ACIP met on December 1 and voted on the recommended first phase of the distribution plan. This is known as 1a and will prioritize 21 million healthcare workers and 3 million adults in long-term care facilities, such as nursing homes, which are particularly vulnerable.
The following phases will add more people to the list: 1b will prioritize other essential workers, such as school staff, while 1c will prioritize adults over 65 and others with other medical problems that increase the risk of serious complications from covid.
Phase two would cover people who work in schools, transport, collective housing facilities, such as nursing homes and other places with high concentrations of people. Phase three includes young adults and children – with the goal of stopping super spread events – as well as other essential workers not previously covered. Phase four would include everyone.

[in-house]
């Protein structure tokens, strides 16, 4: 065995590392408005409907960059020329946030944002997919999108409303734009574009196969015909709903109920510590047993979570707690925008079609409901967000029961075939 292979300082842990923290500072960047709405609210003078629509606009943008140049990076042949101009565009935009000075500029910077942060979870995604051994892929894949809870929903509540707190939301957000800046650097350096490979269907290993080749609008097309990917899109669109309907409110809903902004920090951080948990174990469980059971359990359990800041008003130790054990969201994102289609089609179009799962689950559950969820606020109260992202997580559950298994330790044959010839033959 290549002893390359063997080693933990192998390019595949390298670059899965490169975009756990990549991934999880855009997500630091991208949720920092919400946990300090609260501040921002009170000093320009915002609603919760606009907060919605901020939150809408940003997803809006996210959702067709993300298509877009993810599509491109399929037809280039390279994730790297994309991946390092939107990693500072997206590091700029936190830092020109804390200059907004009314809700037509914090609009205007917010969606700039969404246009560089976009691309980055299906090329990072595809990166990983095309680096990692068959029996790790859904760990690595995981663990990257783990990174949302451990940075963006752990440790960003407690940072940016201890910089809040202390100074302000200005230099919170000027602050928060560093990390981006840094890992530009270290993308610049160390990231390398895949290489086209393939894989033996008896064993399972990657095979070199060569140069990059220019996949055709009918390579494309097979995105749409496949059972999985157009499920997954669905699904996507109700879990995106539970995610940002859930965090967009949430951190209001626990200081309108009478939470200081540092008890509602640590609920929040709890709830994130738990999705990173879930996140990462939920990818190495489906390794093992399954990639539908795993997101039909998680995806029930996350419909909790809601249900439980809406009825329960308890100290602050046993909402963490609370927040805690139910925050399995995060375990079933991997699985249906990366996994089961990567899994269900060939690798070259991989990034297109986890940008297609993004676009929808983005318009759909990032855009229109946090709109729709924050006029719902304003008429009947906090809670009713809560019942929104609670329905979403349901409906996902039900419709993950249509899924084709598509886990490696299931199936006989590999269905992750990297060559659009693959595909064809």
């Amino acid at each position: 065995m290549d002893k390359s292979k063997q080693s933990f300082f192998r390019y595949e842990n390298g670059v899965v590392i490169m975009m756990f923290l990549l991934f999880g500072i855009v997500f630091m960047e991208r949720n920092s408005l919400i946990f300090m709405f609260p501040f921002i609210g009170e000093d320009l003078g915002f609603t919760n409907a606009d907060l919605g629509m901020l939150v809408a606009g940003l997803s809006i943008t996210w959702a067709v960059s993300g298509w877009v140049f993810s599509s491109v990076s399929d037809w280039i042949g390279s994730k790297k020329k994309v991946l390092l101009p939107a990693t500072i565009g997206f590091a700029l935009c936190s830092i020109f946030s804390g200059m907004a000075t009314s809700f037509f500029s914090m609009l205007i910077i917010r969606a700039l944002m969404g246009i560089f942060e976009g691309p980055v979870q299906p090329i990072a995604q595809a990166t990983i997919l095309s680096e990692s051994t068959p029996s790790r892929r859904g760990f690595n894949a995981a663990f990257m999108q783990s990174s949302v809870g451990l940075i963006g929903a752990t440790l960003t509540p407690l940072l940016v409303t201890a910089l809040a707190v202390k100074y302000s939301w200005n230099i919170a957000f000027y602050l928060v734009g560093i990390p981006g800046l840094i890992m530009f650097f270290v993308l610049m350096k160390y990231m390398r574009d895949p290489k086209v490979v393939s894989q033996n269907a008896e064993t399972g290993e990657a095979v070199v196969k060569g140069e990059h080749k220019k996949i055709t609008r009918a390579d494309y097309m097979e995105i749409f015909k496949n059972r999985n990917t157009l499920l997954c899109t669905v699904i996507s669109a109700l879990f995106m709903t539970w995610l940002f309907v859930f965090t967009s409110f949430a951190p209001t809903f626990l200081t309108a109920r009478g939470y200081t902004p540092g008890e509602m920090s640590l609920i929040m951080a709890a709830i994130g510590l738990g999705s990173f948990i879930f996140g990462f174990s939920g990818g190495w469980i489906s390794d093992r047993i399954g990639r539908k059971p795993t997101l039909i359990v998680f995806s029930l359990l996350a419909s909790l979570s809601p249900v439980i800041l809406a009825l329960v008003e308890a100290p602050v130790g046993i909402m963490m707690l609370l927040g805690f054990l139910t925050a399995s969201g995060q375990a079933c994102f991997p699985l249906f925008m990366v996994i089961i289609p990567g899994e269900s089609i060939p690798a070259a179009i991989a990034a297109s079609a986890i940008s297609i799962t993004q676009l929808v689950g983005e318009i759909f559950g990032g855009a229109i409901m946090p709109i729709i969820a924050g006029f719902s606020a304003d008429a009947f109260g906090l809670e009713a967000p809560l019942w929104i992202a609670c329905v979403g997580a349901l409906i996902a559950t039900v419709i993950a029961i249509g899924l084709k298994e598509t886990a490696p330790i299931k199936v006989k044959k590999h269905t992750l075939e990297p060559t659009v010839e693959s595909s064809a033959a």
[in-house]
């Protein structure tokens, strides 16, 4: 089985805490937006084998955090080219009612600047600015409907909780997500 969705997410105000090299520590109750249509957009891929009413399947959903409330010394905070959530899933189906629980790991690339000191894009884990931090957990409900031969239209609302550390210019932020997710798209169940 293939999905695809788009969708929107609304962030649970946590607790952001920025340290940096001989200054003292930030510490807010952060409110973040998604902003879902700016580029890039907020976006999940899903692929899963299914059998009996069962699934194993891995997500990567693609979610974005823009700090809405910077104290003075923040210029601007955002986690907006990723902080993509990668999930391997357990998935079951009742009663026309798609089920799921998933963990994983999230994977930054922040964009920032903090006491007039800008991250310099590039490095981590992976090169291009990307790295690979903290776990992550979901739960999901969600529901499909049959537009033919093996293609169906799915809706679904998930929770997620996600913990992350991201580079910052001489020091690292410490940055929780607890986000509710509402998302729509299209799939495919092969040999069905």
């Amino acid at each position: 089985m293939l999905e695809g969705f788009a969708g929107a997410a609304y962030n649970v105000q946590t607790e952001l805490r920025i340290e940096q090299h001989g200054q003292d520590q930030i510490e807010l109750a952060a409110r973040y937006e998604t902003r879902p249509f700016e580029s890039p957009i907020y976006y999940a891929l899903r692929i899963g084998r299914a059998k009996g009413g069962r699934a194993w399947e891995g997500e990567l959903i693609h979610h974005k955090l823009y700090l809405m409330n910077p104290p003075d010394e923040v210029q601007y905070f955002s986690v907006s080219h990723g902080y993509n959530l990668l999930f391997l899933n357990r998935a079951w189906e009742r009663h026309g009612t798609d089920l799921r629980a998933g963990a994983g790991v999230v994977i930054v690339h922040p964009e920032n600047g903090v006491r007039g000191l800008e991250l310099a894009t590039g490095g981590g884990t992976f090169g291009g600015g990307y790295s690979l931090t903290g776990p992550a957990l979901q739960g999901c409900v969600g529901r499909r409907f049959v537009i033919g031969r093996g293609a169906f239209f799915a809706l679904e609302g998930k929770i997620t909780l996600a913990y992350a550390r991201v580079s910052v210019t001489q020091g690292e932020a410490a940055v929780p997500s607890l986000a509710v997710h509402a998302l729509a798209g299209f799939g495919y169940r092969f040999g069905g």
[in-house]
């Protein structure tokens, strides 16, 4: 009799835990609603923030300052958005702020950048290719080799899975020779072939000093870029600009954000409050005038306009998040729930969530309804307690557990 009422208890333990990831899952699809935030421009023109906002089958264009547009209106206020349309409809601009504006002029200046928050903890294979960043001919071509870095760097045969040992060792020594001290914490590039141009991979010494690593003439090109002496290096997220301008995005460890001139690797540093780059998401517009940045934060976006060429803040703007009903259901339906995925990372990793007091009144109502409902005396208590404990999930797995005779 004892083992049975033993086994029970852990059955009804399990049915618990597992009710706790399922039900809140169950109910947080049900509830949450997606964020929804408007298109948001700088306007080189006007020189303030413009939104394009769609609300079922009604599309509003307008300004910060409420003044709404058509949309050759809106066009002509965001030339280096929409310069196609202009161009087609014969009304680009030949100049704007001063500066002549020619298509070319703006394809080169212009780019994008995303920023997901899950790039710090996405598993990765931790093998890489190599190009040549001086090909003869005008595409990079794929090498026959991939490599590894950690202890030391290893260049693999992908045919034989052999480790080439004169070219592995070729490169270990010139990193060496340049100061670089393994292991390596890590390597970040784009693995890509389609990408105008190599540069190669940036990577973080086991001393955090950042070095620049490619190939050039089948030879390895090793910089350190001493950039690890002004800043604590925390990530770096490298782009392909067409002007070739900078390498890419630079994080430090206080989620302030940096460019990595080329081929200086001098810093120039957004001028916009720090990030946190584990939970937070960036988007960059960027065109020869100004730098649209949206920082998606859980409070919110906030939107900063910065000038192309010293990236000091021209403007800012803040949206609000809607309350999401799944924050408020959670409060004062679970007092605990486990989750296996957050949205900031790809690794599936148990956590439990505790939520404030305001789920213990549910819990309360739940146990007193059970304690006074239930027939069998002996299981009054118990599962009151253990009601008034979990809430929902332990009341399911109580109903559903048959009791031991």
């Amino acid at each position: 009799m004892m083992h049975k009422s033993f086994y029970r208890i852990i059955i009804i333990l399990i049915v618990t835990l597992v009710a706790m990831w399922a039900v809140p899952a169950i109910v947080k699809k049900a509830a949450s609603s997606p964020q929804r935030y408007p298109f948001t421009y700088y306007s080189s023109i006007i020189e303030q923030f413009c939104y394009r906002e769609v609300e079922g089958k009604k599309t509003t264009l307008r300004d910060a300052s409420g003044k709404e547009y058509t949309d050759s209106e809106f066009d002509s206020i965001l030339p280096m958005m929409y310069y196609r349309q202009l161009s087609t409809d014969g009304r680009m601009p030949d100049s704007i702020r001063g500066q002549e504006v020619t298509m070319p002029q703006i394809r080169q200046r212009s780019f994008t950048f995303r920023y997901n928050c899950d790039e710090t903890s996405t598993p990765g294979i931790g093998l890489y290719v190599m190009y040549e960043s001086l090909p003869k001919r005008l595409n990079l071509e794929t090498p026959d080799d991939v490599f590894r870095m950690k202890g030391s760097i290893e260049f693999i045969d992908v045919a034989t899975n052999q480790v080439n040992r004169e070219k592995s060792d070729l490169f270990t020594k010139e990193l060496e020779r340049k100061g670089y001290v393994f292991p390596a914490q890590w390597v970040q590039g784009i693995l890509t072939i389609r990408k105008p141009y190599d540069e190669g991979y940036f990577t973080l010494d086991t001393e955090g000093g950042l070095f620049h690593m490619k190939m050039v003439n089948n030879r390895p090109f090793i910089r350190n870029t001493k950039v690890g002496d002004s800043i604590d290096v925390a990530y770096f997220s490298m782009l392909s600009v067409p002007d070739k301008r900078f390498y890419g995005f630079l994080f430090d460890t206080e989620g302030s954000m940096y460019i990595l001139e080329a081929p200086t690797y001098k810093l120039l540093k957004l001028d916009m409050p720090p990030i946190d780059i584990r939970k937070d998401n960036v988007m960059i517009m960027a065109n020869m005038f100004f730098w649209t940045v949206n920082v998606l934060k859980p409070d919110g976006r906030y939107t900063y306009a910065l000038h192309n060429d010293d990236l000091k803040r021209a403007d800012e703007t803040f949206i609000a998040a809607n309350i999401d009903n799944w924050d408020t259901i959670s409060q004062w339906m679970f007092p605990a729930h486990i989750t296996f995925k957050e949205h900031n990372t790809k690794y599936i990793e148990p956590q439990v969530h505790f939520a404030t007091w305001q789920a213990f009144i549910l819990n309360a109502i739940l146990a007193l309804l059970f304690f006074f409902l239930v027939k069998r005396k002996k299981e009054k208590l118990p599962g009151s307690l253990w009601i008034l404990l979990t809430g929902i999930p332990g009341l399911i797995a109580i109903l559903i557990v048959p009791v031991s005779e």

But the CDC’s guidelines leave a lot to interpret and implement for state and local governments.
Even in phase 1, different states have different definitions of essential workers, for example. ACIP has yet to discuss anything beyond phase 1, leaving many questions open on how to prioritize the rest of the population. An analysis of 47 published state plans of the Kaiser Family Foundation found that about half explicitly mentioned race and health equity as a prioritization factor.